Get ALL CFI Courses & Certifications for Only $97/Month!

Fiscal Year (FY)

A 12 month reporting period for a company.

What is a Fiscal Year (FY)?

A Fiscal Year (FY), also known as a budget year, is a period of time used by the government and businesses for accounting purposes to formulate annual financial statements and reports. A fiscal year consists of 12-months or 52-weeks and might not end on December 31. A period which is set from January 1 to December 31 is called a calendar year.

Here is an example of the difference between a calendar year end and a fiscal year end:

fiscal year end, example of FY


Example of usage

A Fiscal Year (FY) does not necessarily follow the calendar year. It may be a period such as October 1, 2009 – September 30, 2010. Accountants will reference revenue accrued on July 30 as revenue accrued in the fiscal year 2010.

Fiscal years that follow a calendar year would refer to the period between January 1, 2018, and December 31, 2018, for example.


Why use a Different Fiscal Year?


Government fiscal year

The application of a fiscal year is different in different countries. Here are a few examples:

  • Australia’s FY starts on July 1 and ends on June 30.
  • Austria’s FY is the calendar year, January 1 – December 31.
  • The United States Federal Government’s FY starts on October 1 and ends on September 30.


Business seasonality

The use of a fiscal year that’s different than the calendar year presents a better business opportunity for many companies, such as companies whose business is largely seasonal.

Businesses and organizations may choose their FY based on preference. A good practice of accounting principle suggests closing the FY at the low point of business activity. For example, agriculture companies often end their FY right after harvest season.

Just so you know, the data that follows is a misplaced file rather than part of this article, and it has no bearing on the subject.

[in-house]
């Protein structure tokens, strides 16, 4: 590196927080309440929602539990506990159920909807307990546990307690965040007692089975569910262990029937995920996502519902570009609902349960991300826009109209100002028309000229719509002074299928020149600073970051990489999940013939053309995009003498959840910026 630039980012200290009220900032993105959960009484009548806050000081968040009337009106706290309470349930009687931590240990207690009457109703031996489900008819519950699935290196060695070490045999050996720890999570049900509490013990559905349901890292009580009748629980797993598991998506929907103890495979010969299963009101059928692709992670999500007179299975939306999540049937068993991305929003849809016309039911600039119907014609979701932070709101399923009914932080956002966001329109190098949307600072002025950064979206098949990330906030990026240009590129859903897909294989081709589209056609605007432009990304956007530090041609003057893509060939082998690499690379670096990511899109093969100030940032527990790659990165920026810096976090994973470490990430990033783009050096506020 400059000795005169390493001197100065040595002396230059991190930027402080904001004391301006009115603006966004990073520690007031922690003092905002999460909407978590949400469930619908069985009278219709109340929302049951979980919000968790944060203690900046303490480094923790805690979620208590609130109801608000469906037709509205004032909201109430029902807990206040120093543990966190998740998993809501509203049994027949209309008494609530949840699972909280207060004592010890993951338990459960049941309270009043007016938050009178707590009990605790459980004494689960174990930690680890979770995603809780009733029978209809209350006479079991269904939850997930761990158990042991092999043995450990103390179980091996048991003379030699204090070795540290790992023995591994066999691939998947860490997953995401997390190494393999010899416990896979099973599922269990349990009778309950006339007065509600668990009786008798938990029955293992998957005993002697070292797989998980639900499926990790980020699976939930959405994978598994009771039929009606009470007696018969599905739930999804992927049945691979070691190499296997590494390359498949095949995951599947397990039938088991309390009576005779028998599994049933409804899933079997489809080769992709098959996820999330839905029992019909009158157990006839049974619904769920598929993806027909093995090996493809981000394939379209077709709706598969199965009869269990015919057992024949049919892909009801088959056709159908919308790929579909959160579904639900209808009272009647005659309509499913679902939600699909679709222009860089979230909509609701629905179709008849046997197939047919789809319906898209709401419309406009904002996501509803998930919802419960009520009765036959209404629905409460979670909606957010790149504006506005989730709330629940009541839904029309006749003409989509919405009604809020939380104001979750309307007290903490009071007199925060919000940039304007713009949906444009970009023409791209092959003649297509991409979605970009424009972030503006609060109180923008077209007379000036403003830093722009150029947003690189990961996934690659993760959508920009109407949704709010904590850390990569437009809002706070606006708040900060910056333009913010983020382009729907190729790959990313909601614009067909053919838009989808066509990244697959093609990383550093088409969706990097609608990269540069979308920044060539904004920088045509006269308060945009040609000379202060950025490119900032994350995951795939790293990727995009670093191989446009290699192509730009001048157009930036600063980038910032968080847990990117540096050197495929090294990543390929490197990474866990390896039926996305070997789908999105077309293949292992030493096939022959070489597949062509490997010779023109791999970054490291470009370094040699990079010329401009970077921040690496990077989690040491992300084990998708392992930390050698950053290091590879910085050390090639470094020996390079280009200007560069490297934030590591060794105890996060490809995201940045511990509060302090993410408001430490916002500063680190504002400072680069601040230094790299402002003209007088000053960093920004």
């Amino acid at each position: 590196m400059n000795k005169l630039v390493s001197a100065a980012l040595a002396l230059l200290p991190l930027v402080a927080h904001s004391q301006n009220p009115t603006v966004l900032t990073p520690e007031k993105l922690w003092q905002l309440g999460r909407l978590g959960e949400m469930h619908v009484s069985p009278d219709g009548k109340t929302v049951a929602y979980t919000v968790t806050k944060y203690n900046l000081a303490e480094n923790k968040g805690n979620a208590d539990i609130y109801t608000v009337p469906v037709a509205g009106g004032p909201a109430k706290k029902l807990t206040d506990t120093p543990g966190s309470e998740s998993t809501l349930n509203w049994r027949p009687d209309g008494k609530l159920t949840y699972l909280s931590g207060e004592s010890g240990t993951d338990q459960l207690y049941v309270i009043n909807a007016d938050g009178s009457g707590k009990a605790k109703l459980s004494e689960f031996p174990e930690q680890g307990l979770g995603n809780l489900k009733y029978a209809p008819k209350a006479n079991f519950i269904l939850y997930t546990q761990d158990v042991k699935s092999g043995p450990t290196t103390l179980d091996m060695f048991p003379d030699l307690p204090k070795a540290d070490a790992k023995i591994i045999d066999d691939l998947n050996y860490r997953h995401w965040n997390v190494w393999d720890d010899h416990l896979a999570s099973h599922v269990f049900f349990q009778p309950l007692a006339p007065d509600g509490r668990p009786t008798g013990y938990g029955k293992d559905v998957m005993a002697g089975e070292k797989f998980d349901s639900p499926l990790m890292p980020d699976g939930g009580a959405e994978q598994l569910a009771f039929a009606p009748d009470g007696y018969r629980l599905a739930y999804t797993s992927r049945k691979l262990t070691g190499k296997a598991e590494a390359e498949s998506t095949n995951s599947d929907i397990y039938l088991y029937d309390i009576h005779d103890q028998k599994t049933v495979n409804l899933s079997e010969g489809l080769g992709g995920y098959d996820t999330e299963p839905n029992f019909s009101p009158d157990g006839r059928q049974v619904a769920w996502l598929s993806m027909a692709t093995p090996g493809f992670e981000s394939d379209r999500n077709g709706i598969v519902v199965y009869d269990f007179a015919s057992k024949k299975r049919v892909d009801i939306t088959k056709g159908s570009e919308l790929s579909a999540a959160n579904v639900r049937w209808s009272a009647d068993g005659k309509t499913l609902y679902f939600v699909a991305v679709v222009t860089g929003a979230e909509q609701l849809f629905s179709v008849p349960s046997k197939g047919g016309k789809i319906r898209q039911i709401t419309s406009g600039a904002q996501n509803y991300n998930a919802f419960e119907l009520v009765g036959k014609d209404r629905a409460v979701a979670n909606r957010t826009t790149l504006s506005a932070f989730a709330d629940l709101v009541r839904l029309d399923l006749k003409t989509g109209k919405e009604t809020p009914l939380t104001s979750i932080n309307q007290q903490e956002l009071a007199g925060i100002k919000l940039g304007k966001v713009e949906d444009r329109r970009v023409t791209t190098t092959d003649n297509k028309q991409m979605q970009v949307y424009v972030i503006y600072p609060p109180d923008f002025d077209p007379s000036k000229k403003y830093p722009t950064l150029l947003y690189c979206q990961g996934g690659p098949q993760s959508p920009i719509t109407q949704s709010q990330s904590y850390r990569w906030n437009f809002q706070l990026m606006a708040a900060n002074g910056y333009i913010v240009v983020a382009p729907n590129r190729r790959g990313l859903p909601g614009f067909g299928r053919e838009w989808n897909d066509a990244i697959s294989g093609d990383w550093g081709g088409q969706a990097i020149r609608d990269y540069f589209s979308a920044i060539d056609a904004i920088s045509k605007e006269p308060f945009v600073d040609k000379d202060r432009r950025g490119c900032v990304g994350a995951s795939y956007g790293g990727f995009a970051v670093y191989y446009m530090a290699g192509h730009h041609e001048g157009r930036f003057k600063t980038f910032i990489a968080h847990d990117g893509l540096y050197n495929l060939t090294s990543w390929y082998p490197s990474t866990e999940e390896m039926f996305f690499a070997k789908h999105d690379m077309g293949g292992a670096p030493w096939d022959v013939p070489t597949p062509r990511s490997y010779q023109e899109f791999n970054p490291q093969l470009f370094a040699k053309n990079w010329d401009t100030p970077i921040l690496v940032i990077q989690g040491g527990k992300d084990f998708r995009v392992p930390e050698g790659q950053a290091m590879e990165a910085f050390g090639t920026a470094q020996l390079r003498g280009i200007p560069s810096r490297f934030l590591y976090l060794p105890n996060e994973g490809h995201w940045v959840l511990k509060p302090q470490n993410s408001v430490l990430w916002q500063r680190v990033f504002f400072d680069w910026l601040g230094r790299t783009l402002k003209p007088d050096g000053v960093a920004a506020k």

Another common example is consumer retail businesses. They have their busiest season in December and January, therefore they often have their year end as of January 31 so they can capture the entire holiday season in their year-end numbers.


Cost savings on accounting and audit fees

Since the majority of businesses have their fiscal year end on December 31, that is when the accounting firms are busiest.  Sometimes businesses will pick a different year end when the accountants are less busy, so that they may get a lower rate.  This can be particularly true with private businesses who prefer to save money on audit and accounting fees.


Applications in financial modeling and valuation

In financial modeling and when performing company valuations, it’s important to pay close attention to when a company’s fiscal year ends.  If comparing two or more companies, adjustments may need to be made to ensure it’s an apples-to-apples comparison.  For this reason, analysts typically use a metric called Last Twelve Months (LTM) when comparing companies. LTM removes the issue of different year ends by simply examining the latest 12 months are that are available.  Read how in our guide to LTM financials.


fiscal year end adjustments may be required



Additional resources

This FY guide has shed some light on the reasons why companies often choose to change their business year end date to be something other than December 31. To keep learning and advancing your career, explore the additional CFI resources below:

  • Analysis of financial statements
  • Cash flow guide
  • Finance interview questions
  • How to be a good financial analyst

Free Accounting Courses

Learn accounting fundamentals and how to read financial statements with CFI’s free online accounting classes.
These courses will give the confidence you need to perform world-class financial analyst work. Start now!


Building confidence in your accounting skills is easy with CFI courses! Enroll now for FREE to start advancing your career!